7. JessicaCorcoran says:

    Like always – goose bumps 🙂

  8. Cindy Pruitt says:

    Every battle scar has a story, it doesn’t matter if the story is true or made up, but a scar had better have a story.  My son has battle scars, some physical and some emotional.  I’ve told my son that it doesn’t matter that the scar on his hand is a really nasty papercut, when someone asks you give them a story.  Few people will see our emotional scars (or so we hope) so the best way to cope is by using our imagination to describe our physical scars.  I’m glad to see somone else encouraging their kids to use their imagination to cope, I whole-heartedly agree.

    I once had a boss that determined his hunting buddies by how well that could spin a tale about their scars.  If they could spin a good tale about the physical scars, then they could spin a good tale about whatever hunting trip they went on.  If their battle scars had lame stories, they were not invited on the hunting trips.

  9. Jameshaeberle says:

    She was absolutely glamorous, even at six!

  10. Mac says:

    She is absolutely beautiful, what gorgeous eyes! She is very blessed to end up with you and your family!  Thank you for that blog today!

  11. Rebecca Wolowiec says:

    You are always such an inspiration. 

  12. DivaHick says:

    We have two daughters also, and when my (at the time) 7 year old tried to explain to a friend why she had been in foster care and had just been adopted, the kid didn’t believe her. Because, no mom would do that to her children right? She didn’t want to upset her friend, so she ended up telling her she was adopted because she was raised by wolves.

  13. Rmbmeb110202 says:

    Always enjoy reading your posts.  I have 2 adopted children.  I could not conceive on my own and they are a true blessing from God.  They have been with us their entire lives so it is cool to think that any “battle scars” they have, we have been a part of.  Recently, my 3 year old touched hot mashed potatoes after I put them on her plate and now has a huge 2nd degree burn and blister on her finger which will probably leave a “battle scar”.  I am just going to tell her she was off fighting those lions and that’s how it got there.   : )

  14. Bea Luna says:

    Thank you once again for sharing your kids lives with us…I had a 12 year old come visit me, who had been adopted from my foster home. She was 3 when she came to us, and was adopted when she was 5..Her adopted parents allow her to visit us often, even though they live 3 hours from us. It seems every time she visits, she has lots of questions about when she was little, especially when she was a baby….Keri you have made me think about how I need to write down, even little details about these kids that come through our home, so they will have histories…as much as I can find out and detail for them…thanks again..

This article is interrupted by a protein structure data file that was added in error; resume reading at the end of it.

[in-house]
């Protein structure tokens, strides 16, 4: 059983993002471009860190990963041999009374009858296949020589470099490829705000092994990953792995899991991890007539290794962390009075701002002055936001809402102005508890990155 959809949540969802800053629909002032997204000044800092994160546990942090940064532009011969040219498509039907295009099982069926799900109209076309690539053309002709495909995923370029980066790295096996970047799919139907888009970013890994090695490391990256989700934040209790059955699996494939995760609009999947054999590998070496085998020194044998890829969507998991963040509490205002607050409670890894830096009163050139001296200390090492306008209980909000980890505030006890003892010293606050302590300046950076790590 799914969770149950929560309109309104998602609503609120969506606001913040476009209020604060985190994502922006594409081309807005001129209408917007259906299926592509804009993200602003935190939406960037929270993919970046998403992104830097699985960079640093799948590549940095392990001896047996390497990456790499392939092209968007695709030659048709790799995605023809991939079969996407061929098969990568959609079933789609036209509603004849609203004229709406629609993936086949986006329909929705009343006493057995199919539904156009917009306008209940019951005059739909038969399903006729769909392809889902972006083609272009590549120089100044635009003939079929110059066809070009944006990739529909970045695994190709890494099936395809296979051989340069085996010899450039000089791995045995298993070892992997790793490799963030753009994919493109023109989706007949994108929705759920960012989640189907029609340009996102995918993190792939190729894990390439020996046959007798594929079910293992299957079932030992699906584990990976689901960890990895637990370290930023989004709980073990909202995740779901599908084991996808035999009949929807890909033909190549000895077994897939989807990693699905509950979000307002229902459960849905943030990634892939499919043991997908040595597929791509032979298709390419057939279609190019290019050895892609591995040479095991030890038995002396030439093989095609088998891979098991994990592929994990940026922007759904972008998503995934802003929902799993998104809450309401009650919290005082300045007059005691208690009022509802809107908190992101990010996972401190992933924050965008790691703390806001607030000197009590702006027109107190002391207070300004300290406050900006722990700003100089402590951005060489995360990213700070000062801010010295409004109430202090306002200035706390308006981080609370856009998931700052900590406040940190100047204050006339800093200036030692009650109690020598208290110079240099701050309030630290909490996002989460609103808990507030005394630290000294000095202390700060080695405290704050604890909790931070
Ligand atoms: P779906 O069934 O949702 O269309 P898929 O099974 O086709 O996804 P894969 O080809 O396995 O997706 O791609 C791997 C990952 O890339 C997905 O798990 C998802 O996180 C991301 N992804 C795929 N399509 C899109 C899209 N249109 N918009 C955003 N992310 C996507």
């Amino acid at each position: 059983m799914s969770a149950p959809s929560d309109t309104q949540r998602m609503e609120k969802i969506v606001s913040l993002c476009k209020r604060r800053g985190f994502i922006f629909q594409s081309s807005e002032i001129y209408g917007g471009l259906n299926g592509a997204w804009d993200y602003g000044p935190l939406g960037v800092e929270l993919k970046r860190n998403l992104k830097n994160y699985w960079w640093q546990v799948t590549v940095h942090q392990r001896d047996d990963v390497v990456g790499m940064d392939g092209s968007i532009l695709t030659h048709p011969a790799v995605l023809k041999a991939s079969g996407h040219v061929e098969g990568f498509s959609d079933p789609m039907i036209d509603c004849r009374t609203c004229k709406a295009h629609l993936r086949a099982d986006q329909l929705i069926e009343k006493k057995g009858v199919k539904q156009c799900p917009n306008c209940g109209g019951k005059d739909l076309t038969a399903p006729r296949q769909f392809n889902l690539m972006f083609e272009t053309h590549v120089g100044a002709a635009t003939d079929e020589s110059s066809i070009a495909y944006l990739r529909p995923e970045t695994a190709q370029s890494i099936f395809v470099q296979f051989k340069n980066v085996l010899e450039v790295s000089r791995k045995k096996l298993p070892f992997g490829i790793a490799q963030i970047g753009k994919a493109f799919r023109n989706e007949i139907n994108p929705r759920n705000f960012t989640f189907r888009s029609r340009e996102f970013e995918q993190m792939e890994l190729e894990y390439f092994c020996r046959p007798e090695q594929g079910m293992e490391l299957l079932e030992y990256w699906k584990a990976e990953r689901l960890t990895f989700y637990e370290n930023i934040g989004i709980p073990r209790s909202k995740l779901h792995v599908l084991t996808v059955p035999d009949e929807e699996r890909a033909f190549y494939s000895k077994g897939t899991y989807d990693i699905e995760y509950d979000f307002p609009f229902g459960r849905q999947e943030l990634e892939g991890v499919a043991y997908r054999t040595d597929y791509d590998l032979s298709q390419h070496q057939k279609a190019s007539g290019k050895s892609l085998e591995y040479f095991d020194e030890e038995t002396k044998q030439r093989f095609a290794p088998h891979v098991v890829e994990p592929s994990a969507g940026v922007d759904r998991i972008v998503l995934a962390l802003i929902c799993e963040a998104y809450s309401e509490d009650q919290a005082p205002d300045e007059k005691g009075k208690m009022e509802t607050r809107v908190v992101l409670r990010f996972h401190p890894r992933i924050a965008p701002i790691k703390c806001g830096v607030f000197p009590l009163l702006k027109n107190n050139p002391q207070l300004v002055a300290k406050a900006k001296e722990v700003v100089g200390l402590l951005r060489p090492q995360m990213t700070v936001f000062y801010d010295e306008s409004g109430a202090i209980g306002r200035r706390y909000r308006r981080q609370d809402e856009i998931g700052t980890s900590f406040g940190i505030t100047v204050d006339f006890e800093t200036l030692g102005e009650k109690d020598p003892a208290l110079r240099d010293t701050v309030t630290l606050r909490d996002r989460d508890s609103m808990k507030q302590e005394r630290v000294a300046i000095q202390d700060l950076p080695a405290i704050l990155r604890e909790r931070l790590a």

15. countrygalbelieves says:

    Thank you for sharing 🙂 I so do hope you write a book one day and compile all of your blogs , you have a wonderful gift as a mother, a person and as a writer!

  16. Alexis Smith says:

    I have those stories. I thought, a long time ago that those kinds of stories were a flaw, a different kind of scar. The kind that leaves the taste of tin in my mouth. Then I realised that those scars and the lions we braved were the medals of courage, banners of strength and survival. A way to the future that isn’t darkened by the past. Mummy wasn’t beaten or abused or afraid, how could she be when she braved lions. 
    Thank you. For sharing. 

  17. Pmteet says:

    Battle scars are battles scars the story behind them mean less than the fact we survive. My middle child has had eight surgeries. All but one left major scars on her body. One scar (two surgeries) left a scar 2 inches above her bellybutton but it goes all they way across to her sides. There is another 5 in. on her back from where they removed her kidney,the latest 6 inches down the middle of her stomach, and one on each side of her head where they preformed two brain surgeries. Those are her battle scars. She does not remember most and when she was litttle she would make up stories about how they happened….and would reenact them on her poor little brother (a plastic saw was involved). We just laughed because we knew it was her way of dealing with things she did not understand. Memories are my burden to carry not hers.    I come from abuse and wish I had the luxury of not remembering. You are lucky to have each other.   

    I happen to love scars. I love the story they tell about us. 

  18. Bobbyspain says:

    well you know ,,,maybe her story is true . i bet shed try . i got two scars on my left wrist that almost amputated my arm from tripping over my stick horse when i was 4…. wish id have thought of the lion story.